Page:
Fourthly, Iran will have every reason to accelerate its ballistic missile programme, which poses an even greater danger, not only to Israel but to the U.S.ʹ allies throughout the region. In addition, Iran will have further incentive to increase its financial support of extremist groups looking to destabilise the region, which it has and will continue to exploit.

Fifthly, the unilateral withdrawal from the deal by the U.S. will undoubtedly create a schism with the U.S.ʹ allies – not to mention Russia and China – and could thus foreclose any opening to modify the deal, which Trump failed to consider.

Finally, the United Statesʹ credibility will be seriously tarnished with both friends and nemeses, especially at this juncture when the U.S. is preparing to work out a deal on de-nuclearisation with North Koreaʹs Chairman Kim Jong Un, who now has a perfectly legitimate reason to doubt any American commitment to adhere to future agreements.

Had the deal been maintained

Iranʹs threat perception originates from its sense of encirclement, compelling it to pursue a defensive policy. I believe that Iran would have been willing to re-negotiate various provisions of the deal to prevent it from acquiring nuclear weapons now or at any time in the future, given the assurance that the new deal would first and foremost preserve the regime and that the U.S. would commit to not seeking regime change, now or at any time in the future.

Given that there are six signatories to the deal – not counting Iran – and seven years to go before the first sunset clause expires, Trump along with the U.S.ʹ European allies could have made every effort to enlist the full co-operation of Russia and China. Both powers would have supported a revised deal, as neither wanted the U.S. to withdraw from the deal, nor Iran to acquire nuclear weapons. This would have compelled Iran to take the collective demand seriously, fearing that otherwise joint crippling sanctions will be reinstated, something Tehran wants to prevent at all costs. Collectively, they could have exerted far greater influence on Iran to modify the deal and mitigate U.S.ʹ and regional alliesʹ concerns.

New talks would not have been limited to fixing the current deal, but to offering Iran a path for normalisation of relations with the West. Iran exists and will continue to exist indefinitely. The U.S. and the rest of the international community have every right to demand that Iran end its meddlesome activities in the region. Similarly, Iran has the right to govern itself as it sees fit, without fear and intimidation.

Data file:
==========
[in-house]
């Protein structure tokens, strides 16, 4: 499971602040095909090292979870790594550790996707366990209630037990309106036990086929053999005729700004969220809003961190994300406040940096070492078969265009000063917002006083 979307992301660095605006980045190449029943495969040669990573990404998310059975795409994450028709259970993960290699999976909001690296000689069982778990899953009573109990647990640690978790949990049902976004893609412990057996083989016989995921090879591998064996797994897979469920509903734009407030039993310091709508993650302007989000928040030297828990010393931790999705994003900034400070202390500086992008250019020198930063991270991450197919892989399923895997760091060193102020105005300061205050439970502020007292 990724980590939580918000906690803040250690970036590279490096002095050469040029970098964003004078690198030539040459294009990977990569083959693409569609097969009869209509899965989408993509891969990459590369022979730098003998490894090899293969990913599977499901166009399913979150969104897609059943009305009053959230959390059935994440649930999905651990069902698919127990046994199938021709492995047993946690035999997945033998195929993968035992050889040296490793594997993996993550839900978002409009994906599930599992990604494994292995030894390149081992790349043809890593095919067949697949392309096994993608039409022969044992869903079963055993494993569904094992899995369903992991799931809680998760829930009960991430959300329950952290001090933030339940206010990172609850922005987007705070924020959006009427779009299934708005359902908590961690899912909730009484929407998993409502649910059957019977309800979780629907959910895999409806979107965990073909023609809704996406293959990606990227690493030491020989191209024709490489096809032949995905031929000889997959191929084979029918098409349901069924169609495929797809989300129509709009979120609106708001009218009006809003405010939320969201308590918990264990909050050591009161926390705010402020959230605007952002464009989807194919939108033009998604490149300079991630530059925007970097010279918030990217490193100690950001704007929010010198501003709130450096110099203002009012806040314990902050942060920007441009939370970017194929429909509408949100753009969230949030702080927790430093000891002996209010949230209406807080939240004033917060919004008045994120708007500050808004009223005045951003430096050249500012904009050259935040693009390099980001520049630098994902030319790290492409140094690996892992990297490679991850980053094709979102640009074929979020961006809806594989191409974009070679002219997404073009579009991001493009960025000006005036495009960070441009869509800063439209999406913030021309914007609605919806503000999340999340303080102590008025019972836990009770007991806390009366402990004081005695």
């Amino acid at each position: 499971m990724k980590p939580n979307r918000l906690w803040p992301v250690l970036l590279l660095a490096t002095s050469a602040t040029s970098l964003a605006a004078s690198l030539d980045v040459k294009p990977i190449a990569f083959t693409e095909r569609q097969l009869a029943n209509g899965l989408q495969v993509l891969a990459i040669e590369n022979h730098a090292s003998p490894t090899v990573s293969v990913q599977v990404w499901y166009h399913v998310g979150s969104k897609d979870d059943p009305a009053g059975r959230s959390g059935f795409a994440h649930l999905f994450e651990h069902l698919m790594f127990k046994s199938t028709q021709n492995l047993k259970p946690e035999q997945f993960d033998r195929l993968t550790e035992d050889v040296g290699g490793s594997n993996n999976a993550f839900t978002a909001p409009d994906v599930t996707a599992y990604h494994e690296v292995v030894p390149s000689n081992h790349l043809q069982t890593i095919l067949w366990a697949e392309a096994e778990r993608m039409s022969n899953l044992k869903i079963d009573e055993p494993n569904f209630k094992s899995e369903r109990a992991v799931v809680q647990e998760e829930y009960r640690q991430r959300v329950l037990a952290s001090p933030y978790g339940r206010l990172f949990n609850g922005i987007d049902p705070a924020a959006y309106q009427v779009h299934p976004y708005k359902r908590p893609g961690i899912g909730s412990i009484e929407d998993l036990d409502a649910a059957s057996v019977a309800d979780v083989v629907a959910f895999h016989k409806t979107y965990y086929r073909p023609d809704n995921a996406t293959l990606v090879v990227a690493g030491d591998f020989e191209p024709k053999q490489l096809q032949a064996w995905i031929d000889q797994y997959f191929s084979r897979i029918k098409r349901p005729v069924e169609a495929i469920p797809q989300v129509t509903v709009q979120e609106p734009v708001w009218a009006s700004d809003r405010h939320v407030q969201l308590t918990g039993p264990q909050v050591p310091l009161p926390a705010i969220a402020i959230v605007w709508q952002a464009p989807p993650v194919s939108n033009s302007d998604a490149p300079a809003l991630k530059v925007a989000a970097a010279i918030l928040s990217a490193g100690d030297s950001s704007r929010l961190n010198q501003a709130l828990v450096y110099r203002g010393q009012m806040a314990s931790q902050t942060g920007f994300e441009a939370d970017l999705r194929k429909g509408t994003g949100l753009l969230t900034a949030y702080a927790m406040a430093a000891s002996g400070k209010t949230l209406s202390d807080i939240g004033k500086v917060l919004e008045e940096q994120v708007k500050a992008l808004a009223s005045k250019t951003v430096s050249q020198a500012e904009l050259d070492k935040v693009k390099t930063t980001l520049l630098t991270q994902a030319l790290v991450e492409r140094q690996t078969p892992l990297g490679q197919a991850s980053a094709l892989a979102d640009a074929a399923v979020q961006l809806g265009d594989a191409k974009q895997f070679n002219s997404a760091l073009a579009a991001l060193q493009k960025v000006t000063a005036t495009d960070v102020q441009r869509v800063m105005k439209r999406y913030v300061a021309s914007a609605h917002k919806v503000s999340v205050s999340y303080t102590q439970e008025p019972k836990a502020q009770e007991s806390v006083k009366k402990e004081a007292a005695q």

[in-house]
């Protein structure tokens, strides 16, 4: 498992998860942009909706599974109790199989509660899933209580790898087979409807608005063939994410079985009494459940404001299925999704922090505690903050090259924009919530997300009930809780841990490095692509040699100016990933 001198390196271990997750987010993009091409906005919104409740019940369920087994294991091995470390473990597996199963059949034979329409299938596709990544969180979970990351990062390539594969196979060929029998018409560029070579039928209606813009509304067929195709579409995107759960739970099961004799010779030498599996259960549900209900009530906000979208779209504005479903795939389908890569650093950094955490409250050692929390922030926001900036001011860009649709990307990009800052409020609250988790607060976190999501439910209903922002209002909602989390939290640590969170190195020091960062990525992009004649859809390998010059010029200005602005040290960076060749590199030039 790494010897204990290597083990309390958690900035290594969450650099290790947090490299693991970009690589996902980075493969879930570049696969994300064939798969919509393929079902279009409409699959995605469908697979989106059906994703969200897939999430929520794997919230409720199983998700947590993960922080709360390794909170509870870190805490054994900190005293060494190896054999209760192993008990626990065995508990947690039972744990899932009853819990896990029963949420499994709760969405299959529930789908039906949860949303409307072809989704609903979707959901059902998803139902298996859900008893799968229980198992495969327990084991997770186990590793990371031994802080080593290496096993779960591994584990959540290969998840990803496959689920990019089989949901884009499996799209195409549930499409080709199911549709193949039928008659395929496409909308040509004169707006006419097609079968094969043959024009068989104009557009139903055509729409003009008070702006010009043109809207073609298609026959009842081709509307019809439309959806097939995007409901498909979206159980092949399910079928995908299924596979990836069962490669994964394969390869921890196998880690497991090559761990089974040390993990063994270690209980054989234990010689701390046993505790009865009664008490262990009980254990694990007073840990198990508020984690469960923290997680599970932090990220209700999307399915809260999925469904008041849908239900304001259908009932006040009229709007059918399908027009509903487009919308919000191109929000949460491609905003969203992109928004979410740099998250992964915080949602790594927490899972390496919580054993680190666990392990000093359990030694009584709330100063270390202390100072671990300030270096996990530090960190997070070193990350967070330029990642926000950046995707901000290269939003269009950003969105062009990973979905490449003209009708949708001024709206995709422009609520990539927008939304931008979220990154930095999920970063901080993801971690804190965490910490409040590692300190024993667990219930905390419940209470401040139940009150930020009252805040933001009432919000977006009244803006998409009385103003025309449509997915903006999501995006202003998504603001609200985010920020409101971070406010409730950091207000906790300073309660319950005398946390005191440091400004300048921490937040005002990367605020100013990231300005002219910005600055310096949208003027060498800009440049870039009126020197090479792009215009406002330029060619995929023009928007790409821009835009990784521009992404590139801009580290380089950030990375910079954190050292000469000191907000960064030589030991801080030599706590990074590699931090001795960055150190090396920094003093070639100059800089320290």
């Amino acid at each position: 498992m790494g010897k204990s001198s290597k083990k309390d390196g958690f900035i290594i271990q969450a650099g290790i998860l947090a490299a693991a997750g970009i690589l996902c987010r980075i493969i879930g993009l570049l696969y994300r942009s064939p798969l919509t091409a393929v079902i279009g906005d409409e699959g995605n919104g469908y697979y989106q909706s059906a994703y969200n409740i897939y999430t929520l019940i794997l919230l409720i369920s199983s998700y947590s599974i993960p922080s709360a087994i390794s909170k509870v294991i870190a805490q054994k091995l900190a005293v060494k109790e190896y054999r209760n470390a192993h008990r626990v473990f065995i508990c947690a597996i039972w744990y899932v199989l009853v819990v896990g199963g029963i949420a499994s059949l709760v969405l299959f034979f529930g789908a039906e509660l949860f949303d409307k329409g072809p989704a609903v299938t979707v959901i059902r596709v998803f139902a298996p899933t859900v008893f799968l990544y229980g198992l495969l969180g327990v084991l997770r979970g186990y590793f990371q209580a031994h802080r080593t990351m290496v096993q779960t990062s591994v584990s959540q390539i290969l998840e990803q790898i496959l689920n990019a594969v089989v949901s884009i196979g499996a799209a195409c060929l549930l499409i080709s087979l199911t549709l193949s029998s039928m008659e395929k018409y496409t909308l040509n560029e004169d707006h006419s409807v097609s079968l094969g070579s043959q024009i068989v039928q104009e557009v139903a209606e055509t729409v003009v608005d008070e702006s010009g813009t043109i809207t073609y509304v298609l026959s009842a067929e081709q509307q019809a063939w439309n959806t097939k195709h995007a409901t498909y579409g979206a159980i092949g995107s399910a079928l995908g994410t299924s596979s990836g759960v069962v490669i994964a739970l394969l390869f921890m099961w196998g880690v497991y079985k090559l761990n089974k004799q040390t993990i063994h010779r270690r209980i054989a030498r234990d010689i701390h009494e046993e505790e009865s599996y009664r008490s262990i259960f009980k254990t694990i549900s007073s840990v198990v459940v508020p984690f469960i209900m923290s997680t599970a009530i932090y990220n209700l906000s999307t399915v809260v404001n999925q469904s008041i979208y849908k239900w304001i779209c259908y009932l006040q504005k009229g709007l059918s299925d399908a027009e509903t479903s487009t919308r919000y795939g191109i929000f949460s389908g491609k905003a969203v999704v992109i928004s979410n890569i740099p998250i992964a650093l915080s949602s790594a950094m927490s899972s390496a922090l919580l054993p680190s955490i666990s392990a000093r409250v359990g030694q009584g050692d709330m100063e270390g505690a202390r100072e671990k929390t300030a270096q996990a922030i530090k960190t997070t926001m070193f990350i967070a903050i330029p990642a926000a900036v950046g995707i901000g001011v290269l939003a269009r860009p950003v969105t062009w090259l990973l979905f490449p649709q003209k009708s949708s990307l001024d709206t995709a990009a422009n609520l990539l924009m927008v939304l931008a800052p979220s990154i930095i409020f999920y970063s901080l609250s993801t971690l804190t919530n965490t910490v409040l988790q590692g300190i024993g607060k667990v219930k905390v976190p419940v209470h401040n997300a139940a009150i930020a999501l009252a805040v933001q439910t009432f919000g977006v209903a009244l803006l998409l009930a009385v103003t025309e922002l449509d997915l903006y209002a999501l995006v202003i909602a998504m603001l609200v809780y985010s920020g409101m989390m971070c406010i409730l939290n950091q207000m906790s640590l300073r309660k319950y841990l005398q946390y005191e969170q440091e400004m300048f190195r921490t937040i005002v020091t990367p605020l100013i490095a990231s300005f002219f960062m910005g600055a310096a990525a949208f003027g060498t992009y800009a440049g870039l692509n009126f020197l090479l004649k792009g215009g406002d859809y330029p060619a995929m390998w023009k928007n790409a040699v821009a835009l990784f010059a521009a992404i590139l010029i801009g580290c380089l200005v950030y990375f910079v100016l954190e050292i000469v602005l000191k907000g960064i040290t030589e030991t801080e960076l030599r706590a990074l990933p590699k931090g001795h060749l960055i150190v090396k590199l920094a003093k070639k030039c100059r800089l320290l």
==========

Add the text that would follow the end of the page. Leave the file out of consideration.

Re-visiting the Iran deal would have provided a golden opportunity to change the regional dynamic, as long as Iran were ready and willing to play a constructive role in stabilising the region. This should have been the larger goal behind the search for a comprehensive and permanent new deal.

To that end, Tehran could have been required to commence talks about its ballistic missile programme, either as a separate deal or in conjunction with the new talks to modify the current deal. Iran would have been under pressure to temper its bellicose rhetoric, its support of violent extremist groups and cyber hacking campaigns and to end the building of a network of partners and proxies – the "axis of resistance" – which raises regional tensions and could lead to military confrontation.

Moreover, Iran would have been compelled to ease the regional tension in the countries where it is directly or indirectly involved, by taking the initiative to bring an end to the horrifying wars in Yemen and Syria, keeping Hezbollah and other extremist groups at bay in the process. Iran could have also been induced to stop threatening Israelʹs existence, thereby reducing the tension and preventing direct confrontation between the two countries, which in fact both sides want to avoid.

Notwithstanding the dreadful mistake of de-certification, Trump can keep the deal on life support if he does not immediately re-impose the sanctions and gives the other five powers the time needed to work collectively with Iran and reach a new agreement – one that will chart a new course in the Middle East and potentially mitigate the multiple conflicts in which Iran plays a pivotal role.

Otherwise, we should all brace ourselves for intensified turmoil in the Middle East, thanks to the utter recklessness of Trump and Netanyahu, who failed miserably to realise how horrifying the consequences will be.

Alon Ben-Meir

© Qantara.de 2018

Alon Ben-Meir is professor of international relations at NYUʹs Center for Global Affairs. He teaches courses on international negotiation and Middle Eastern studies.